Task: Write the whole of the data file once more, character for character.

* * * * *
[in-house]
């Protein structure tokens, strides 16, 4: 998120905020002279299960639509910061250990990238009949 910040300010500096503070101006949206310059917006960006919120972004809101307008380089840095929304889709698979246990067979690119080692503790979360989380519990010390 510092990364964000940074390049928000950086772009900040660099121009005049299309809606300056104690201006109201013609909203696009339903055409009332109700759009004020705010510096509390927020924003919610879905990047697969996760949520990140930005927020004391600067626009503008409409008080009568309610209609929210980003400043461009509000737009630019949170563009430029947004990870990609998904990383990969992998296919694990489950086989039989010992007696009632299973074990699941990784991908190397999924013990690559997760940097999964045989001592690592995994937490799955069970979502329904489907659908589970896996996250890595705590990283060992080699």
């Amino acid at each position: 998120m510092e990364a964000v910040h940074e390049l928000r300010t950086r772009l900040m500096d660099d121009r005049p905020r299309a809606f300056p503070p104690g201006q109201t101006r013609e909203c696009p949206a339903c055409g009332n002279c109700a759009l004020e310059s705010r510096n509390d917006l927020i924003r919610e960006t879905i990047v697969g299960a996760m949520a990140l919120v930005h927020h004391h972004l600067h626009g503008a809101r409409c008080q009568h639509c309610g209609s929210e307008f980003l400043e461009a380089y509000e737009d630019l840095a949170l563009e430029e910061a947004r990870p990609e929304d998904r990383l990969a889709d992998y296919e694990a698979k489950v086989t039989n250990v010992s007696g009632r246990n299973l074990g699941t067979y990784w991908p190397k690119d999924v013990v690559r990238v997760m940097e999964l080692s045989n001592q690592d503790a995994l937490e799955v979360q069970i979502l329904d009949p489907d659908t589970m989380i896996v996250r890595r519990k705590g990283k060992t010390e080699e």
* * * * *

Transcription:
[in-house]
């Protein structure tokens, strides 16, 4: 998120905020002279299960639509910061250990990238009949 910040300010500096503070101006949206310059917006960006919120972004809101307008380089840095929304889709698979246990067979690119080692503790979360989380519990010390 510092990364964000940074390049928000950086772009900040660099121009005049299309809606300056104690201006109201013609909203696009339903055409009332109700759009004020705010510096509390927020924003919610879905990047697969996760949520990140930005927020004391600067626009503008409409008080009568309610209609929210980003400043461009509000737009630019949170563009430029947004990870990609998904990383990969992998296919694990489950086989039989010992007696009632299973074990699941990784991908190397999924013990690559997760940097999964045989001592690592995994937490799955069970979502329904489907659908589970896996996250890595705590990283060992080699």
């Amino acid at each position: 998120m510092e990364a964000v910040h940074e390049l928000r300010t950086r772009l900040m500096d660099d121009r005049p905020r299309a809606f300056p503070p104690g201006q109201t101006r013609e909203c696009p949206a339903c055409g009332n002279c109700a759009l004020e310059s705010r510096n509390d917006l927020i924003r919610e960006t879905i990047v697969g299960a996760m949520a990140l919120v930005h927020h004391h972004l600067h626009g503008a809101r409409c008080q009568h639509c309610g209609s929210e307008f980003l400043e461009a380089y509000e737009d630019l840095a949170l563009e430029e910061a947004r990870p990609e929304d998904r990383l990969a889709d992998y296919e694990a698979k489950v086989t039989n250990v010992s007696g009632r246990n299973l074990g699941t067979y990784w991908p190397k690119d999924v013990v690559r990238v997760m940097e999964l080692s045989n001592q690592d503790a995994l937490e799955v979360q069970i979502l329904d009949p489907d659908t589970m989380i896996v996250r890595r519990k705590g990283k060992t010390e080699e």